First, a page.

Brian Taylor has been elected as mayor of Grand Forks with 48.2 per cent of the vote, after having served leading up to 2014.
Elected to council were incumbents Neil Krog and Christine Thompson. Also elected were Rod Zielinski, Chris Moslin, Zak Eburne-Stoodley and Catherine Korolek.
Brian Taylor – elected
Julia Butler (incumbent)
Zak Eburne-Stoodley – elected
Chris Hammett (incumbent)
Cathy Korolek – elected
Neil Krog (incumbent) – elected
Chris Moslin – elected
Christine Thompson (incumbent) – elected
Rod Zielinski – elected
Grand Forks is located on the Kettle River in B.C.’s West Kootenay region. It’s a short distance from the Canada-U.S. border and just over 100 kilometres from Trail.
Indigenous people were present in the Grand Forks area, but they’re not believed to have settled there permanently.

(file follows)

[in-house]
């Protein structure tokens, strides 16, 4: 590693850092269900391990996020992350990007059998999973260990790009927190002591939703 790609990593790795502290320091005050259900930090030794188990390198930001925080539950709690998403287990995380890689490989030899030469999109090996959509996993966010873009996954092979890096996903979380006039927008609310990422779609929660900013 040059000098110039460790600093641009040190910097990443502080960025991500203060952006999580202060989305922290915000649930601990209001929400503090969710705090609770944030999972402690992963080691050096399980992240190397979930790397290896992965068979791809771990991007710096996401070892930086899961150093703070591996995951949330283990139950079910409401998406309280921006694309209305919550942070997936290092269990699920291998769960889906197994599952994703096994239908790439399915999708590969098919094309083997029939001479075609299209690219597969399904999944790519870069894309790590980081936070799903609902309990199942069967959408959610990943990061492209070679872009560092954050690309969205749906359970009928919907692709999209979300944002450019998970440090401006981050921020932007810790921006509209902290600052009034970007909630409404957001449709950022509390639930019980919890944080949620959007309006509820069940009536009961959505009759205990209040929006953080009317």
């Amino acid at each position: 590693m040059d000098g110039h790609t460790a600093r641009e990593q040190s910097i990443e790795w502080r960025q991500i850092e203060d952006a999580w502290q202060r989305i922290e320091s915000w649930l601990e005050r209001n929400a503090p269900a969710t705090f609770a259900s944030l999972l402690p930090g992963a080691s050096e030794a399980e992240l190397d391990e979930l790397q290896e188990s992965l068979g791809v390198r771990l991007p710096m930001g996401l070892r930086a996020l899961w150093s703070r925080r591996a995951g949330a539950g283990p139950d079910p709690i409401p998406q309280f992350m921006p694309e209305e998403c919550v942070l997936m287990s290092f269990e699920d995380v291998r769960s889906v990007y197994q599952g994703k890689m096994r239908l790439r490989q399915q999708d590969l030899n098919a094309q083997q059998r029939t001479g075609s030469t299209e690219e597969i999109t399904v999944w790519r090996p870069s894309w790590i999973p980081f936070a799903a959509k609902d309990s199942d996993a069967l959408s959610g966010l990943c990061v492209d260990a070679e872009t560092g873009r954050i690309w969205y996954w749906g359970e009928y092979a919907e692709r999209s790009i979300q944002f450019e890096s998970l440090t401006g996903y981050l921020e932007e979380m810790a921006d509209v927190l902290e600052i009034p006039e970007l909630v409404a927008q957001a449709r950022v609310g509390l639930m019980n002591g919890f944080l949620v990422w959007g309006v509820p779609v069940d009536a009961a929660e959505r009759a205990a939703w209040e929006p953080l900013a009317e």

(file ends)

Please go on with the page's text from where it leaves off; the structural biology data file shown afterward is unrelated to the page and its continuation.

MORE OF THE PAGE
The Doukhobors, however, did settle in Grand Forks. They’re a Russian sect who came to Canada fleeing persecution between 1909 and 1913, and they were attracted to the area’s rich soil, which would allow them to do self-sufficient farming.
But agriculture hasn’t been the sole industry in Grand Forks. It’s also known for mining, smelting, with placer gold attracting prospectors in 1859.
The 1880s brought the first hard rock claim and mining accelerated even further with the arrival of the Columbia and Western Railway in 1899.
Copper was also discovered at a site known as “Phoenix.”
That mine would stir the construction of a smelter by the Granby Smelting Co. in 1900. It would become the British Empire’s biggest copper smelter.
Today, visitors to Grand Forks can see how the Doukhobors integrated into the community and added to its culture.
Median total income of couple economic families with children (2015)/B.C. median
Richard Cannings (NDP)
Linda Larson (BC Liberal)